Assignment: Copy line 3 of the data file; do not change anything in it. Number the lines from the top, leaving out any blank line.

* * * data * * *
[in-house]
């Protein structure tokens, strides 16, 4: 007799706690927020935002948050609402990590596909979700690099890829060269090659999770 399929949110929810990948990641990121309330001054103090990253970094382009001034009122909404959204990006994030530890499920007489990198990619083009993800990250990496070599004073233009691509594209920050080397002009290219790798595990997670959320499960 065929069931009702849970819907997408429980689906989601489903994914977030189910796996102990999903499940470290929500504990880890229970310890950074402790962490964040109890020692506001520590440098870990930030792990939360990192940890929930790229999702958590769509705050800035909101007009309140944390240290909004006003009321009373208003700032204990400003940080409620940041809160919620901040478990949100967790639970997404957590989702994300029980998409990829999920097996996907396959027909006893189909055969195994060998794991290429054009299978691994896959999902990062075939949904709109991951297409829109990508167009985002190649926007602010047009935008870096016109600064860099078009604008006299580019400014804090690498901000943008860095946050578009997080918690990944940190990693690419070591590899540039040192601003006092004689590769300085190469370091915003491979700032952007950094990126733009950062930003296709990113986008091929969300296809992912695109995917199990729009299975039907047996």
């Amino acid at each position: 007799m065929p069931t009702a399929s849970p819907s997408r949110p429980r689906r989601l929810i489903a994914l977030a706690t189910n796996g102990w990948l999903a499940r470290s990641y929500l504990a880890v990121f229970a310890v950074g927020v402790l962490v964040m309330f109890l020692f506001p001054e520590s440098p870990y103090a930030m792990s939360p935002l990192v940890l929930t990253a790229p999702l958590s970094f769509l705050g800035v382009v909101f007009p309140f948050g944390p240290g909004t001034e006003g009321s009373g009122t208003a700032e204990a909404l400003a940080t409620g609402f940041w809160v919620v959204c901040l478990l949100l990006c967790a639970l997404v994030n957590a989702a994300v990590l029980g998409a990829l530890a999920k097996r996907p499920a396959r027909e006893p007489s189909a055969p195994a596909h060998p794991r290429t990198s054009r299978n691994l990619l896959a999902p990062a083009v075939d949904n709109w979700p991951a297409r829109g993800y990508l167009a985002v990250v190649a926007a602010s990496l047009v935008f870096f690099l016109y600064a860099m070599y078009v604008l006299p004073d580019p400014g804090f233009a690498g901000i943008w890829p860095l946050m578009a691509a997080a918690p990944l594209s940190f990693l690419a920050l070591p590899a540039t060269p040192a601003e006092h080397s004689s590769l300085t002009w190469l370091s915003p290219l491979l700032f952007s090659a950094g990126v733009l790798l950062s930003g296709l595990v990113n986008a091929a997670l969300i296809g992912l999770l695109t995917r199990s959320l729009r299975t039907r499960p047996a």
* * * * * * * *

């Amino acid at each position: 007799m065929p069931t009702a399929s849970p819907s997408r949110p429980r689906r989601l929810i489903a994914l977030a706690t189910n796996g102990w990948l999903a499940r470290s990641y929500l504990a880890v990121f229970a310890v950074g927020v402790l962490v964040m309330f109890l020692f506001p001054e520590s440098p870990y103090a930030m792990s939360p935002l990192v940890l929930t990253a790229p999702l958590s970094f769509l705050g800035v382009v909101f007009p309140f948050g944390p240290g909004t001034e006003g009321s009373g009122t208003a700032e204990a909404l400003a940080t409620g609402f940041w809160v919620v959204c901040l478990l949100l990006c967790a639970l997404v994030n957590a989702a994300v990590l029980g998409a990829l530890a999920k097996r996907p499920a396959r027909e006893p007489s189909a055969p195994a596909h060998p794991r290429t990198s054009r299978n691994l990619l896959a999902p990062a083009v075939d949904n709109w979700p991951a297409r829109g993800y990508l167009a985002v990250v190649a926007a602010s990496l047009v935008f870096f690099l016109y600064a860099m070599y078009v604008l006299p004073d580019p400014g804090f233009a690498g901000i943008w890829p860095l946050m578009a691509a997080a918690p990944l594209s940190f990693l690419a920050l070591p590899a540039t060269p040192a601003e006092h080397s004689s590769l300085t002009w190469l370091s915003p290219l491979l700032f952007s090659a950094g990126v733009l790798l950062s930003g296709l595990v990113n986008a091929a997670l969300i296809g992912l999770l695109t995917r199990s959320l729009r299975t039907r499960p047996a």